Bypass Windows Logons with the Utilman.exe Trick


Utilman.exe is a built in Windows application that is designed to allow the user to configure Accessibility options such as the Magnifier, High Contrast Theme, Narrator and On Screen Keyboard before they log onto the system.
This was designed to help people who are hard of sight, hearing or mobility to log onto Windows themselves without the need of outside help. Its a great feature for disabled people but it opens up a security hole that we can take advantage of to bypass Windows logons.

Bypassing the Windows logon comes in handy if our clients have forgotten their logon password, their user profiles were corrupted or malware was interfering with the system before login.

This works because the user can trigger Utilman by pressing Windows Key + U before Windows logon. This will load up the Utilman.exe executable which resides in the Windows\System32 directory. If you swap the Utilman.exe file with something else like cmd.exe, you have access to the command prompt running SYSTEM privileges. SYSTEM is an account with the highest possible privileges on Windows which similar to the root account on Unix systems.

Here are the step by step instruction on how to do this.

You can do a lot of damage to a system if you dont know what you are doing. Technibble accepts no responsibility if something goes wrong.

First of all, we will need a way to access the file system to swap out Utilman.exe with something else like cmd.exe. There are a few ways to achieve this:

  • Remove the operating system hard drive from the target system and slave it into another system with a working operating system. From there you can swap out the files on the slave drive
  • Use a Boot CD like UBCD4Win and use the file management software there
  • Use the Windows Vista or 7 DVD

In this example we will be using the Windows 7 DVD. To begin, boot from your Windows 7 DVD and when you reach the first screen asking about the language, currency and keyboard format, Click Next.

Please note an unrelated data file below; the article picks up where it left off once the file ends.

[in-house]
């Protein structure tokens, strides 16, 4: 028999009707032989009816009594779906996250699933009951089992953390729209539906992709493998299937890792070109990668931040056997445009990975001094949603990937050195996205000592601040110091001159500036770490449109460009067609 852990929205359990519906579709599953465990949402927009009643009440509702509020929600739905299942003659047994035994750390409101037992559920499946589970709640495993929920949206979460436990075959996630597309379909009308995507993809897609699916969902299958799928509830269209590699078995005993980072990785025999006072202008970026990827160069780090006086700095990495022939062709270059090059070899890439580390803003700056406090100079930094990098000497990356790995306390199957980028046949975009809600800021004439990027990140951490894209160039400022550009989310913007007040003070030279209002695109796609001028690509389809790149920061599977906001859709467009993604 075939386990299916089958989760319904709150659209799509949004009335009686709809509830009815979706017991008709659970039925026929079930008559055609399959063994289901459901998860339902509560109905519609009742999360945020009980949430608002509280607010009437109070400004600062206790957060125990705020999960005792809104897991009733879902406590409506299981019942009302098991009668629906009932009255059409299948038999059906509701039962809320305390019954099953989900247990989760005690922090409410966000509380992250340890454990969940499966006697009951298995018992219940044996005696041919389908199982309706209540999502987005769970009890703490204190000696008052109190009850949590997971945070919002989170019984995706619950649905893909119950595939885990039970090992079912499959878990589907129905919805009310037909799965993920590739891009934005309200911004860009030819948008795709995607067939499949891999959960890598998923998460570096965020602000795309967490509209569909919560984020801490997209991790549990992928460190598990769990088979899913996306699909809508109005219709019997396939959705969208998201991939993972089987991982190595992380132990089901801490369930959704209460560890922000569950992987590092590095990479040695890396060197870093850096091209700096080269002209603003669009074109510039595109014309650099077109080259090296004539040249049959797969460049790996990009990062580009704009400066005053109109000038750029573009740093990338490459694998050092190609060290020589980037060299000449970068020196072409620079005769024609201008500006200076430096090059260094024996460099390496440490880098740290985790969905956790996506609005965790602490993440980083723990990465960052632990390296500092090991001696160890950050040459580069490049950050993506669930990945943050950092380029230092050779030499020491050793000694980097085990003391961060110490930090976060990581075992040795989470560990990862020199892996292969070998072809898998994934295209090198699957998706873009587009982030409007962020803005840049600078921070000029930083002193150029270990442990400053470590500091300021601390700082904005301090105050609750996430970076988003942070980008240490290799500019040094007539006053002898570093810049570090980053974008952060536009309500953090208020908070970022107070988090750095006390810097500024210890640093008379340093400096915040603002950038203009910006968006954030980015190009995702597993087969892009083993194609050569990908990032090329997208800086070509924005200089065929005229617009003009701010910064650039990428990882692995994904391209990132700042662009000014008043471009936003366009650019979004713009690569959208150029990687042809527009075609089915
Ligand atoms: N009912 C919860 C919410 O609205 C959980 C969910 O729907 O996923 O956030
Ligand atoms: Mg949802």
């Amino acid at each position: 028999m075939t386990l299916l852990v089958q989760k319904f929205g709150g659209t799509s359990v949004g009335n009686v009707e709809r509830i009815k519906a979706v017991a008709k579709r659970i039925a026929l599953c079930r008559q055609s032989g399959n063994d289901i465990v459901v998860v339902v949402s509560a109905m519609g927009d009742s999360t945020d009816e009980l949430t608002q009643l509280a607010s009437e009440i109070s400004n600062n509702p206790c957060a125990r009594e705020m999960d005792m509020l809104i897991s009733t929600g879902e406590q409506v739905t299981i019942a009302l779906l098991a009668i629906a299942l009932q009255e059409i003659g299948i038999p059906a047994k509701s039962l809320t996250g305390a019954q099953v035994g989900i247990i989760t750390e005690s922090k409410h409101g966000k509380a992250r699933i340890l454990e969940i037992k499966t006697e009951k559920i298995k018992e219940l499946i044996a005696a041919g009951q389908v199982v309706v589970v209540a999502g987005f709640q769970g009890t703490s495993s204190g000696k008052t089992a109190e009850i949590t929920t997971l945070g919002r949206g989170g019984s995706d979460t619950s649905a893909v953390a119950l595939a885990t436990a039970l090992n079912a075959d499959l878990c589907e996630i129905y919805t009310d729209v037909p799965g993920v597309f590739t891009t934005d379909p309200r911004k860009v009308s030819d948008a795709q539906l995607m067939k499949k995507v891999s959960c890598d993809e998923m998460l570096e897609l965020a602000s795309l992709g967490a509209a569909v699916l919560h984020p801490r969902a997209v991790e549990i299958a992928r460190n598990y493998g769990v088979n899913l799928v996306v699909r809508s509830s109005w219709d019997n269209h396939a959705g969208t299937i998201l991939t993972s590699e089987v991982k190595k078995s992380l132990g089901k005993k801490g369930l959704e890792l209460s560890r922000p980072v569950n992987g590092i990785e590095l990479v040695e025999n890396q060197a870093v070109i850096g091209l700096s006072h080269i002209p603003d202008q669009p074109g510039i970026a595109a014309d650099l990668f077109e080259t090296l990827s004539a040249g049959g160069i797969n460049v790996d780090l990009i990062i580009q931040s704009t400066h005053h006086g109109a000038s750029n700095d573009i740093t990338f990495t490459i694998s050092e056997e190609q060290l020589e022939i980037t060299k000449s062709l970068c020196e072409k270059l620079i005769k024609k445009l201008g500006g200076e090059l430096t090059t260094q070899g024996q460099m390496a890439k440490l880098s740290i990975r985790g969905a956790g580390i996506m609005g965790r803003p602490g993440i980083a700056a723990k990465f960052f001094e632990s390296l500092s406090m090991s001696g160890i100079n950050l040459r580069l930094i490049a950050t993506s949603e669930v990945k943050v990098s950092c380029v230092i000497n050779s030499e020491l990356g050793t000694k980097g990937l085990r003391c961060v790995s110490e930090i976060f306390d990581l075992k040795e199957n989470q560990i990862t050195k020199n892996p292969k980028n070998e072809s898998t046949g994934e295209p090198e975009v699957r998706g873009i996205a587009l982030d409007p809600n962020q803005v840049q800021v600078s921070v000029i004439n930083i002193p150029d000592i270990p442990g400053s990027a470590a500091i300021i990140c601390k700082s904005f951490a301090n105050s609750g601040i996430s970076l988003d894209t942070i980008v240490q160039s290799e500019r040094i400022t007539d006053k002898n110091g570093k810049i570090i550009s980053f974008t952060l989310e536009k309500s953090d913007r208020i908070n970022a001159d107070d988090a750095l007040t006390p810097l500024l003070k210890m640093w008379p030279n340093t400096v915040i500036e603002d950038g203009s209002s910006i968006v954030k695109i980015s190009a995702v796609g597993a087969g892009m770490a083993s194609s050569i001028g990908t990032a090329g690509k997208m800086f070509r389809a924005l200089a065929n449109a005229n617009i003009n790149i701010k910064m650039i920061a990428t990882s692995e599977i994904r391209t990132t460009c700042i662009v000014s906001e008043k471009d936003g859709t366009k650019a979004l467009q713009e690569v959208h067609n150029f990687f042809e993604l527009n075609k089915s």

On the next page, down in the lower left hand side, click on the “Repair your computer” link.


Next, select the “Use recovery tools that can help fix problems starting Windows. Select an operating system to repair” option, choose an operating system from the list and Click Next.


You will now have an option to “Choose a recovery tool”. Select Command Prompt.

You should now have a Command Prompt Window open. Type in the following commands:

cd windows\system32
ren utilman.exe utilman.exe.bak
copy cmd.exe utilman.exe

This will navigate to the system32 directory, rename utilman.exe to utilman.exe.bak, make a copy of cmd.exe and name it utilman.exe.

Remove the DVD and reboot the system.

Once the computer boots up normally, press the key combination Windows Key + U and you should get a Command Prompt. If the Command Prompt doesnt appear, press Alt+Tab as the Command Prompt may appear behind the Logon screen. From here, you can run many (if not all) of the commands you can normally use in Command Prompt.

Resetting an Existing Users Password

If you reset a users account password. This will permanently lose access to the users encrypted files. Be sure to back these up.

To reset an existing users password, we need type the text below. In this example, we will be changing JohnDoe’s password to “hunter2″.
net user JohnDoe hunter2

You should be able to log in with this new password straight away.

If you dont know what the username on the system actually is, you can see a list of the users by typing:
net user

Creating a New User Account

To create a new user account in the Command Prompt (Username: NewGuy. Password: abc123), and add them to the Administrators usergroup type:
net user NewGuy abc123 /add
net localgroup Administrators NewGuy /add

Again, you should be able to login straight away with this new account.